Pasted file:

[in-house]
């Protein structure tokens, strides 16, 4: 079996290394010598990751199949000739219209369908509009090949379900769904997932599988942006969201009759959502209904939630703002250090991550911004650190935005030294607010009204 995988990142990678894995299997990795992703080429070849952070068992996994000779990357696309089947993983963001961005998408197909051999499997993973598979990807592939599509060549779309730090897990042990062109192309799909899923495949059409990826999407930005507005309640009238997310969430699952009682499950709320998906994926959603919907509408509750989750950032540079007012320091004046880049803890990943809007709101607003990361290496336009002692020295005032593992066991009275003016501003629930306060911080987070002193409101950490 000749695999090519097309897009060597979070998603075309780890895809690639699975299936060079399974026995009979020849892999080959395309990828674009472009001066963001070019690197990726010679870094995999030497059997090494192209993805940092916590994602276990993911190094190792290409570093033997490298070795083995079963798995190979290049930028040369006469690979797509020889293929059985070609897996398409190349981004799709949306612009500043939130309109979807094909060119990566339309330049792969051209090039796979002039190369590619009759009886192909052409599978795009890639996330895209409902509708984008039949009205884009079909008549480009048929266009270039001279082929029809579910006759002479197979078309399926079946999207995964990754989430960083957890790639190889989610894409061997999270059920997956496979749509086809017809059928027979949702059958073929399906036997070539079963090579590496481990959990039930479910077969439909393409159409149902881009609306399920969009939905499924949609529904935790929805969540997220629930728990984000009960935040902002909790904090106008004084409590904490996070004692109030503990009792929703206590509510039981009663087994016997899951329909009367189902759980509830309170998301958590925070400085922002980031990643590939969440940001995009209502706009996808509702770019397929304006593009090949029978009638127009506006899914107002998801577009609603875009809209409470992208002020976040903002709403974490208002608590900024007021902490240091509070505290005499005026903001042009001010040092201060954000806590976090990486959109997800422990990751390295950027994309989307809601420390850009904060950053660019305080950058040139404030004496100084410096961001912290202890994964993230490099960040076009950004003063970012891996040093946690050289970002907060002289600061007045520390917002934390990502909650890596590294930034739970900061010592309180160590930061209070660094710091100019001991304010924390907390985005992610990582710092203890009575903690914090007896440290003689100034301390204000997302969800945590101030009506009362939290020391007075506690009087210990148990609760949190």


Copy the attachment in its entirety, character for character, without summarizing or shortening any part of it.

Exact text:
[in-house]
């Protein structure tokens, strides 16, 4: 079996290394010598990751199949000739219209369908509009090949379900769904997932599988942006969201009759959502209904939630703002250090991550911004650190935005030294607010009204 995988990142990678894995299997990795992703080429070849952070068992996994000779990357696309089947993983963001961005998408197909051999499997993973598979990807592939599509060549779309730090897990042990062109192309799909899923495949059409990826999407930005507005309640009238997310969430699952009682499950709320998906994926959603919907509408509750989750950032540079007012320091004046880049803890990943809007709101607003990361290496336009002692020295005032593992066991009275003016501003629930306060911080987070002193409101950490 000749695999090519097309897009060597979070998603075309780890895809690639699975299936060079399974026995009979020849892999080959395309990828674009472009001066963001070019690197990726010679870094995999030497059997090494192209993805940092916590994602276990993911190094190792290409570093033997490298070795083995079963798995190979290049930028040369006469690979797509020889293929059985070609897996398409190349981004799709949306612009500043939130309109979807094909060119990566339309330049792969051209090039796979002039190369590619009759009886192909052409599978795009890639996330895209409902509708984008039949009205884009079909008549480009048929266009270039001279082929029809579910006759002479197979078309399926079946999207995964990754989430960083957890790639190889989610894409061997999270059920997956496979749509086809017809059928027979949702059958073929399906036997070539079963090579590496481990959990039930479910077969439909393409159409149902881009609306399920969009939905499924949609529904935790929805969540997220629930728990984000009960935040902002909790904090106008004084409590904490996070004692109030503990009792929703206590509510039981009663087994016997899951329909009367189902759980509830309170998301958590925070400085922002980031990643590939969440940001995009209502706009996808509702770019397929304006593009090949029978009638127009506006899914107002998801577009609603875009809209409470992208002020976040903002709403974490208002608590900024007021902490240091509070505290005499005026903001042009001010040092201060954000806590976090990486959109997800422990990751390295950027994309989307809601420390850009904060950053660019305080950058040139404030004496100084410096961001912290202890994964993230490099960040076009950004003063970012891996040093946690050289970002907060002289600061007045520390917002934390990502909650890596590294930034739970900061010592309180160590930061209070660094710091100019001991304010924390907390985005992610990582710092203890009575903690914090007896440290003689100034301390204000997302969800945590101030009506009362939290020391007075506690009087210990148990609760949190």